Although trained in molecular biology, genetics and food science, I always had a desire to additionally express my creativity as a writer. In 1986I put aside my fears and made my way to the second floor of the university centre, home to all things student, including the University of Guelph student newspaper, The Ontarion.
But rather than do record reviews or movie reviews, which everyone wanted to write, I said I want to write about science. I was a MSc student at the time.
After a few published pieces, I was awarded a weekly science column. The next year, through a series of weird events, I became editor-in-chief and lost interest in grad school (or was it the other way around?).
For a newbie journo, it was a struggle to come up with a weekly column while running my experiments to understand the basis of disease resistance –Verticillium wilt – in tomatoes.
My cats led the way.
My first warm-blooded pets – whom I named Clark and Kent — had been provided by my veterinary student girlfriend. I became fascinated with cat behavior, and thought the 25,000 potential readers would share my cat voyeurism.
Some did, enough to secure my weekly column and write about other sciencey things.
Researchers from the Centers for Disease Control and Prevention, Atlanta, Georgia, (B. Breedlove) and the British Library, London, UK (J. Igunma) write in the Dec. 2020 issue of Emerging Infectious Diseases that Felis catus, the only domesticated species of cat in the family Felidae, flourishes on every continent except Antarctica. Able to thrive in almost any climate and habitat, it is among the world’s most invasive species. Current estimates of the global cat population, including pet, stray, and feral cats, range from 200 million to 600 million. Where there are humans, more than likely there are also cats.
Humans living in agricultural villages in northern Africa and the Near East are believed to have domesticated the African wildcat (Felis lybica) between 8,000 to 12,000 years ago. Archaeologist Magdalena Krajcarz and colleagues noted, “The cat’s way to domestication is a complex and still unresolved topic with many questions concerning the chronology of its dispersal with agricultural societies and the nature of its evolving relationship with humans.” Likely stored grains and trash piles in villages attracted rodent pests, which in turn lured local wildcats and initiated a nascent mutualistic relationship that has since flourished.
From those villages, cats found their way around the world. Authors Lee Harper and Joyce L. White wrote that ancient sailors “were quick to see the advantage of having cats aboard ship during long voyages to protect their food supplies from damage by rodents.” Trade and commerce helped spread cats from the Middle East to various ports of call in Europe, the Far East and Orient, and the Americas. Throughout this common history, cats have been both reviled and revered by humans.
During the Middle Ages in Europe, some religious institutions considered cats evil, leading to thousands being killed. Later, however, the Black Death spread by fleas on rats contributed to cats’ redemption. Harper and White noted, “The cat’s skill as a hunter of vermin was desperately needed. Its reputation was salvaged. Owning a cat was back in style.”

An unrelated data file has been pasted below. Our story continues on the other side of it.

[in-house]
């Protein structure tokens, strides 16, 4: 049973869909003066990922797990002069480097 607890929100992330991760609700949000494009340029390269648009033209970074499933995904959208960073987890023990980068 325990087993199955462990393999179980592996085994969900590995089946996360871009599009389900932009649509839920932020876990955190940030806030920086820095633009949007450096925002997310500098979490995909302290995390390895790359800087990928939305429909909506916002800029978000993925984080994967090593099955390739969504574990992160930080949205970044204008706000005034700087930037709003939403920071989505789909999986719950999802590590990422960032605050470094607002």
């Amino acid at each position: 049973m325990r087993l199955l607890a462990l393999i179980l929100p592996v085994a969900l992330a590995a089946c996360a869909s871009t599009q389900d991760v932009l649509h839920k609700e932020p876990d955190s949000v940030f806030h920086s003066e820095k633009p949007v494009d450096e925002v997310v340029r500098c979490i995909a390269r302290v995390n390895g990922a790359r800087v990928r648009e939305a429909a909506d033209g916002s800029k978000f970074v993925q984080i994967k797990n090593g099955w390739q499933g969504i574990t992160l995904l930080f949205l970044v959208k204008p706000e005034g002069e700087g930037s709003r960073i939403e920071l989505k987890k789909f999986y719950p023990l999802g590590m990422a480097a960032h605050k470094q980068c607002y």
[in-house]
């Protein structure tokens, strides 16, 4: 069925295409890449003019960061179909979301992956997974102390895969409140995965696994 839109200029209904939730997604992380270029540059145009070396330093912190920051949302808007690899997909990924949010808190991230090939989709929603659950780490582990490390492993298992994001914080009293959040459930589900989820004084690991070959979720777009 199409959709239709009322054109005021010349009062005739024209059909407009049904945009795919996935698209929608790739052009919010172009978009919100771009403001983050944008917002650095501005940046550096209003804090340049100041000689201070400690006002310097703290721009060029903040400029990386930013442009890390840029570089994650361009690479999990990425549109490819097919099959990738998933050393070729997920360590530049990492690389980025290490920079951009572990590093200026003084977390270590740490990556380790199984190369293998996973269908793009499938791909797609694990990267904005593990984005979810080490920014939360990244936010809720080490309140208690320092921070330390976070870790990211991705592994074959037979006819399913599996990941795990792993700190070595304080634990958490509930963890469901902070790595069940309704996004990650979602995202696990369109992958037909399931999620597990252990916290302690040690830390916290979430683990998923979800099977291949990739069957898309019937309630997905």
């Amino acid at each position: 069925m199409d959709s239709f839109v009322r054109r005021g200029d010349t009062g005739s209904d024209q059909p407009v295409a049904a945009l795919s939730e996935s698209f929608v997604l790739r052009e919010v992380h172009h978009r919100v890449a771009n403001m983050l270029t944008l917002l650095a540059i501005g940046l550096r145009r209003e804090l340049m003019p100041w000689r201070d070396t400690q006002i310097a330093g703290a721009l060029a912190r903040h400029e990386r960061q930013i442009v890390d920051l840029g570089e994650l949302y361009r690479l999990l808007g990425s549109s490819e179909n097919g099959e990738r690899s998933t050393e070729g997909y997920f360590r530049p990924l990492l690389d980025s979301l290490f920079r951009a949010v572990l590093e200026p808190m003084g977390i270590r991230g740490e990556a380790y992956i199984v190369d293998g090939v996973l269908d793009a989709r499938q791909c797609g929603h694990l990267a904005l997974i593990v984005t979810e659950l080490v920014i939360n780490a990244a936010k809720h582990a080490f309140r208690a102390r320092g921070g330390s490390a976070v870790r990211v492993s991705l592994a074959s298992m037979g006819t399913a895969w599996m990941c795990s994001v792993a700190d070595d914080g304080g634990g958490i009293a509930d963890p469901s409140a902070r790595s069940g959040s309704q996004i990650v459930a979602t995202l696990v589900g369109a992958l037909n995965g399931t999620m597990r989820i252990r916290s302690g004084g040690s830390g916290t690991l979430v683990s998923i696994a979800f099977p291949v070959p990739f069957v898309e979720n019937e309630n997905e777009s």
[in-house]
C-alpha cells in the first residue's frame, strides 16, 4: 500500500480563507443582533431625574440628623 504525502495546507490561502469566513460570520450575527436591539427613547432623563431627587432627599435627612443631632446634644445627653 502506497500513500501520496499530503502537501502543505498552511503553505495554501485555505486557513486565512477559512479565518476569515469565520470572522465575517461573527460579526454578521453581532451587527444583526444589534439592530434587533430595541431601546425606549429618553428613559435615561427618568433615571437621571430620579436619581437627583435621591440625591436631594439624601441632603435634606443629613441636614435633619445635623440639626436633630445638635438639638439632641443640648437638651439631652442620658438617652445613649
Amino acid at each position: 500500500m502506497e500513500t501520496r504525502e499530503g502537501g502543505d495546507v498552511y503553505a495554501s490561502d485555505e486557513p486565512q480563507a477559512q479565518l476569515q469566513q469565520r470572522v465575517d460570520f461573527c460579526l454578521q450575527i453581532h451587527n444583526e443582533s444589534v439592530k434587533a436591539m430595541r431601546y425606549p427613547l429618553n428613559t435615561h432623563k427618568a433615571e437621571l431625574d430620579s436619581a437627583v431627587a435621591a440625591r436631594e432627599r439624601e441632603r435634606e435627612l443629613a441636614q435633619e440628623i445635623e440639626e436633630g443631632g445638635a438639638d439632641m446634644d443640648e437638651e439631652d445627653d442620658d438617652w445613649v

Ancient Egyptians ascribed to cats many characteristics shared with deities they worshipped. Freyja, Norse goddess of love, beauty, and fertility, rode on a cat-drawn chariot. Temples in medieval Japan often kept a pair of cats to protect precious manuscripts from being ruined by mice. In the Kingdom of Siam, which is modern-day Thailand, Buddhist monks welcomed cats into their temples, where they were protected as Maeo Wat (Temple Cats).
This month’s cover art, “two lucky cats to support leadership,” is the second folio from A Thai Treatise on Cats, created in the 19th century in central Thailand and acquired by the British Library in 2011. Such manuscripts about cats were made for breeders in Thailand at least from the 18th century on, although it is believed that cat breeding goes back to the beginnings of the ancient Thai Kingdom of Ayutthaya in the 14th century.
The positive side of cat ownership, as celebrated in those cat treatises, is acknowledged on the CDC website, “Research has shown that cats can provide emotional support, improve moods, and contribute to the overall morale of their owners. Cats are also credited with promoting socialization among older individuals and physically or mentally disabled people.” Cats, as noted earlier, have also historically helped control the spread of rodent-borne diseases among humans.
Nonetheless, living in close quarters with cats carries some health risks. Cats can transfer various zoonotic diseases, including Campylobacter infection, cat–scratch disease, cryptosporidiosis, hookworm infection, plague, rabies, and salmonellosis. Cats are the only animal in which the Toxoplasma gondii parasite completes its life cycle, and humans in close contact with cat litter, for example, are at risk of developing toxoplasmosis, which pregnant women can potentially transmit to a fetus. Much less common is transfer of disease from humans to animals, such as the suspected case of human-to-cat transmission of severe acute respiratory syndrome coronavirus 2 reported in this issue. (Both owner and cat recovered.)
Detecting, responding to, and preparing for emerging zoonotic infections―which, like cats, have made their way around the world with our help―are major challenges for public health leaders. Even if cats are not actual talismans or have the power to improve leadership, spending a few minutes considering these lucky cats may provide public health officials a brief respite or serendipitous insight.
In consideration of our mutual relationship with cats
Emerging Infectious Diseases, vol. 26 no. 12
Byron Breedlove and Jana Igunma